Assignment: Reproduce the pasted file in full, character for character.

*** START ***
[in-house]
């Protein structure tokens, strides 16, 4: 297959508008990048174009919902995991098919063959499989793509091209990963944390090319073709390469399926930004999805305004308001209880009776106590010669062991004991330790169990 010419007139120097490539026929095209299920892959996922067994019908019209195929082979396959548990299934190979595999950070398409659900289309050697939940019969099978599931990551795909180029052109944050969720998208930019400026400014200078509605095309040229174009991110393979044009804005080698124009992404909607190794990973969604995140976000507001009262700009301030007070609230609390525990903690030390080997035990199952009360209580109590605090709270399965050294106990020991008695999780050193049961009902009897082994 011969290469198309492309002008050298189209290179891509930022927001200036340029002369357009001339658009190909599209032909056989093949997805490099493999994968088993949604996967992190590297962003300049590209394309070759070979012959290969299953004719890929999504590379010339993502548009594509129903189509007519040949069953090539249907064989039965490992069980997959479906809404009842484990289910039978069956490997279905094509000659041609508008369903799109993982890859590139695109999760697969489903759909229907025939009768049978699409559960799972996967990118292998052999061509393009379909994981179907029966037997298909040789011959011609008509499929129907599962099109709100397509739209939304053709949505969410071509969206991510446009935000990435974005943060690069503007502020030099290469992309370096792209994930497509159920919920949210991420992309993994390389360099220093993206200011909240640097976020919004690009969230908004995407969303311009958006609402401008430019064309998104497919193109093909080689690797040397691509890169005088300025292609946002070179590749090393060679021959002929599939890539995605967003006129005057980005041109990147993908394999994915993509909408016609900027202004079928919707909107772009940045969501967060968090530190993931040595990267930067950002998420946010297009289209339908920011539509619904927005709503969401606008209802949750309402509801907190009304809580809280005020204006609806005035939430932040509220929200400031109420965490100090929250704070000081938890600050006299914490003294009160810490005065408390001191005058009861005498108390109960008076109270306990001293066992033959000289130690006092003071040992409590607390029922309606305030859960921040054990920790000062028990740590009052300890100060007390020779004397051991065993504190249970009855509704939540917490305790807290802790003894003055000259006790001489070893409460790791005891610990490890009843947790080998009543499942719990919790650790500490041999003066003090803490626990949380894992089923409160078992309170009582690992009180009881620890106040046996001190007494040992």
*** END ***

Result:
[in-house]
């Protein structure tokens, strides 16, 4: 297959508008990048174009919902995991098919063959499989793509091209990963944390090319073709390469399926930004999805305004308001209880009776106590010669062991004991330790169990 010419007139120097490539026929095209299920892959996922067994019908019209195929082979396959548990299934190979595999950070398409659900289309050697939940019969099978599931990551795909180029052109944050969720998208930019400026400014200078509605095309040229174009991110393979044009804005080698124009992404909607190794990973969604995140976000507001009262700009301030007070609230609390525990903690030390080997035990199952009360209580109590605090709270399965050294106990020991008695999780050193049961009902009897082994 011969290469198309492309002008050298189209290179891509930022927001200036340029002369357009001339658009190909599209032909056989093949997805490099493999994968088993949604996967992190590297962003300049590209394309070759070979012959290969299953004719890929999504590379010339993502548009594509129903189509007519040949069953090539249907064989039965490992069980997959479906809404009842484990289910039978069956490997279905094509000659041609508008369903799109993982890859590139695109999760697969489903759909229907025939009768049978699409559960799972996967990118292998052999061509393009379909994981179907029966037997298909040789011959011609008509499929129907599962099109709100397509739209939304053709949505969410071509969206991510446009935000990435974005943060690069503007502020030099290469992309370096792209994930497509159920919920949210991420992309993994390389360099220093993206200011909240640097976020919004690009969230908004995407969303311009958006609402401008430019064309998104497919193109093909080689690797040397691509890169005088300025292609946002070179590749090393060679021959002929599939890539995605967003006129005057980005041109990147993908394999994915993509909408016609900027202004079928919707909107772009940045969501967060968090530190993931040595990267930067950002998420946010297009289209339908920011539509619904927005709503969401606008209802949750309402509801907190009304809580809280005020204006609806005035939430932040509220929200400031109420965490100090929250704070000081938890600050006299914490003294009160810490005065408390001191005058009861005498108390109960008076109270306990001293066992033959000289130690006092003071040992409590607390029922309606305030859960921040054990920790000062028990740590009052300890100060007390020779004397051991065993504190249970009855509704939540917490305790807290802790003894003055000259006790001489070893409460790791005891610990490890009843947790080998009543499942719990919790650790500490041999003066003090803490626990949380894992089923409160078992309170009582690992009180009881620890106040046996001190007494040992």